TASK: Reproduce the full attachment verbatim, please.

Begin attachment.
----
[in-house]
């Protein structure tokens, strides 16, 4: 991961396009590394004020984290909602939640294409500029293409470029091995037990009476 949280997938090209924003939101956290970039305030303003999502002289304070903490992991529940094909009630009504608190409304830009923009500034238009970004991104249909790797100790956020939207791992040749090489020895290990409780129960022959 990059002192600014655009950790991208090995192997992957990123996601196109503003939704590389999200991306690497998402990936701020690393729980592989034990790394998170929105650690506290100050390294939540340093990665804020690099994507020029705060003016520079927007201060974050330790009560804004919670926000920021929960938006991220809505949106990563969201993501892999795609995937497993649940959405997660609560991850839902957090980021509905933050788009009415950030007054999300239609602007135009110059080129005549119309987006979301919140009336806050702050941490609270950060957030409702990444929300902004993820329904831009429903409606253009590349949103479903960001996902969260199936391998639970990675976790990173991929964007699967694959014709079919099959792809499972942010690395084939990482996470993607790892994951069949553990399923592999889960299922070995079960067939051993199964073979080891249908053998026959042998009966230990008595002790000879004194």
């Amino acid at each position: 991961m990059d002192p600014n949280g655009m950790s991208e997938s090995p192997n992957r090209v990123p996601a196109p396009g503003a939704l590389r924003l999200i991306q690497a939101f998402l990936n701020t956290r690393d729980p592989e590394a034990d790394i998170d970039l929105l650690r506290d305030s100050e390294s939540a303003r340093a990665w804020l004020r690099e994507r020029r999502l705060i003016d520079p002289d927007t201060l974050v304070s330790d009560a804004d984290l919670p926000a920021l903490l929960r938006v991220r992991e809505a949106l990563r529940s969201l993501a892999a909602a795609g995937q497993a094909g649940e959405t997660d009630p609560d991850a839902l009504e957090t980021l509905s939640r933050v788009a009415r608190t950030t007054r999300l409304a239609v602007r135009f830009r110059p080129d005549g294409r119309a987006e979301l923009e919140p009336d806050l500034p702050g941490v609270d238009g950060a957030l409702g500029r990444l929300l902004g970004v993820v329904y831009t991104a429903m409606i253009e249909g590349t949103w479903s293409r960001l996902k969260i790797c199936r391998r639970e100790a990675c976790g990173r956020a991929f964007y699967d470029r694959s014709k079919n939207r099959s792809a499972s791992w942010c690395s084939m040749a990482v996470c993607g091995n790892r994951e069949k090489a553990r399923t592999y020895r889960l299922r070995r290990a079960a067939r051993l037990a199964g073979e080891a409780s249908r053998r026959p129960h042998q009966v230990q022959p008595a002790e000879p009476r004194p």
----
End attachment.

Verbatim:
[in-house]
């Protein structure tokens, strides 16, 4: 991961396009590394004020984290909602939640294409500029293409470029091995037990009476 949280997938090209924003939101956290970039305030303003999502002289304070903490992991529940094909009630009504608190409304830009923009500034238009970004991104249909790797100790956020939207791992040749090489020895290990409780129960022959 990059002192600014655009950790991208090995192997992957990123996601196109503003939704590389999200991306690497998402990936701020690393729980592989034990790394998170929105650690506290100050390294939540340093990665804020690099994507020029705060003016520079927007201060974050330790009560804004919670926000920021929960938006991220809505949106990563969201993501892999795609995937497993649940959405997660609560991850839902957090980021509905933050788009009415950030007054999300239609602007135009110059080129005549119309987006979301919140009336806050702050941490609270950060957030409702990444929300902004993820329904831009429903409606253009590349949103479903960001996902969260199936391998639970990675976790990173991929964007699967694959014709079919099959792809499972942010690395084939990482996470993607790892994951069949553990399923592999889960299922070995079960067939051993199964073979080891249908053998026959042998009966230990008595002790000879004194």
């Amino acid at each position: 991961m990059d002192p600014n949280g655009m950790s991208e997938s090995p192997n992957r090209v990123p996601a196109p396009g503003a939704l590389r924003l999200i991306q690497a939101f998402l990936n701020t956290r690393d729980p592989e590394a034990d790394i998170d970039l929105l650690r506290d305030s100050e390294s939540a303003r340093a990665w804020l004020r690099e994507r020029r999502l705060i003016d520079p002289d927007t201060l974050v304070s330790d009560a804004d984290l919670p926000a920021l903490l929960r938006v991220r992991e809505a949106l990563r529940s969201l993501a892999a909602a795609g995937q497993a094909g649940e959405t997660d009630p609560d991850a839902l009504e957090t980021l509905s939640r933050v788009a009415r608190t950030t007054r999300l409304a239609v602007r135009f830009r110059p080129d005549g294409r119309a987006e979301l923009e919140p009336d806050l500034p702050g941490v609270d238009g950060a957030l409702g500029r990444l929300l902004g970004v993820v329904y831009t991104a429903m409606i253009e249909g590349t949103w479903s293409r960001l996902k969260i790797c199936r391998r639970e100790a990675c976790g990173r956020a991929f964007y699967d470029r694959s014709k079919n939207r099959s792809a499972s791992w942010c690395s084939m040749a990482v996470c993607g091995n790892r994951e069949k090489a553990r399923t592999y020895r889960l299922r070995r290990a079960a067939r051993l037990a199964g073979e080891a409780s249908r053998r026959p129960h042998q009966v230990q022959p008595a002790e000879p009476r004194p």